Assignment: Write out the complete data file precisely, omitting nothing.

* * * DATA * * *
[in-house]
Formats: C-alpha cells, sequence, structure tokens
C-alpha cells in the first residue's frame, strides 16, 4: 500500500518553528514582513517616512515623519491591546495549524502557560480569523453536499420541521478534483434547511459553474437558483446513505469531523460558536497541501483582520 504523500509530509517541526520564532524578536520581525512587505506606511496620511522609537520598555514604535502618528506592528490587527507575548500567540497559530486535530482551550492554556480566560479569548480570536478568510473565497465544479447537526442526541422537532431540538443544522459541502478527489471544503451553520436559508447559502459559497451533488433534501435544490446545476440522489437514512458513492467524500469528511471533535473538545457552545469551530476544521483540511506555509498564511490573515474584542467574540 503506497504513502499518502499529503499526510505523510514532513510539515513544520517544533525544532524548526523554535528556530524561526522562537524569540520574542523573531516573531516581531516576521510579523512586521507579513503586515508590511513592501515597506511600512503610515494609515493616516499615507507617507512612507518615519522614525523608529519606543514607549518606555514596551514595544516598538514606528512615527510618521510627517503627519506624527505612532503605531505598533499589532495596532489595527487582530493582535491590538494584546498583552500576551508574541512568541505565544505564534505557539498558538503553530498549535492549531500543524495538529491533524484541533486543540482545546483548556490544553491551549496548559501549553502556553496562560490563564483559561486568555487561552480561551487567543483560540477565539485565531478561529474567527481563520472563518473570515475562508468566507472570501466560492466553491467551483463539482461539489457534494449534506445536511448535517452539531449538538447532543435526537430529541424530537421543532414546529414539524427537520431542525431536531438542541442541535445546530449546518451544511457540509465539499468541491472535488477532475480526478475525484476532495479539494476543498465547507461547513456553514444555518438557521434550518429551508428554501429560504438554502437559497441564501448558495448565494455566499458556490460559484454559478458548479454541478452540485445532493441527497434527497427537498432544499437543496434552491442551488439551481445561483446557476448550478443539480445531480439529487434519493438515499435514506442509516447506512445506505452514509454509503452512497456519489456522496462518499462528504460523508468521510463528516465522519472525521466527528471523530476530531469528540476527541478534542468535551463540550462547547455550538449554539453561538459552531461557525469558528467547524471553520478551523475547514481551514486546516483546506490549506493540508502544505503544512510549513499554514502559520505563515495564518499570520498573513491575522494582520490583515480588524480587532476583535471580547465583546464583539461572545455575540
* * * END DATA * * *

[in-house]
Formats: C-alpha cells, sequence, structure tokens
C-alpha cells in the first residue's frame, strides 16, 4: 500500500518553528514582513517616512515623519491591546495549524502557560480569523453536499420541521478534483434547511459553474437558483446513505469531523460558536497541501483582520 504523500509530509517541526520564532524578536520581525512587505506606511496620511522609537520598555514604535502618528506592528490587527507575548500567540497559530486535530482551550492554556480566560479569548480570536478568510473565497465544479447537526442526541422537532431540538443544522459541502478527489471544503451553520436559508447559502459559497451533488433534501435544490446545476440522489437514512458513492467524500469528511471533535473538545457552545469551530476544521483540511506555509498564511490573515474584542467574540 503506497504513502499518502499529503499526510505523510514532513510539515513544520517544533525544532524548526523554535528556530524561526522562537524569540520574542523573531516573531516581531516576521510579523512586521507579513503586515508590511513592501515597506511600512503610515494609515493616516499615507507617507512612507518615519522614525523608529519606543514607549518606555514596551514595544516598538514606528512615527510618521510627517503627519506624527505612532503605531505598533499589532495596532489595527487582530493582535491590538494584546498583552500576551508574541512568541505565544505564534505557539498558538503553530498549535492549531500543524495538529491533524484541533486543540482545546483548556490544553491551549496548559501549553502556553496562560490563564483559561486568555487561552480561551487567543483560540477565539485565531478561529474567527481563520472563518473570515475562508468566507472570501466560492466553491467551483463539482461539489457534494449534506445536511448535517452539531449538538447532543435526537430529541424530537421543532414546529414539524427537520431542525431536531438542541442541535445546530449546518451544511457540509465539499468541491472535488477532475480526478475525484476532495479539494476543498465547507461547513456553514444555518438557521434550518429551508428554501429560504438554502437559497441564501448558495448565494455566499458556490460559484454559478458548479454541478452540485445532493441527497434527497427537498432544499437543496434552491442551488439551481445561483446557476448550478443539480445531480439529487434519493438515499435514506442509516447506512445506505452514509454509503452512497456519489456522496462518499462528504460523508468521510463528516465522519472525521466527528471523530476530531469528540476527541478534542468535551463540550462547547455550538449554539453561538459552531461557525469558528467547524471553520478551523475547514481551514486546516483546506490549506493540508502544505503544512510549513499554514502559520505563515495564518499570520498573513491575522494582520490583515480588524480587532476583535471580547465583546464583539461572545455575540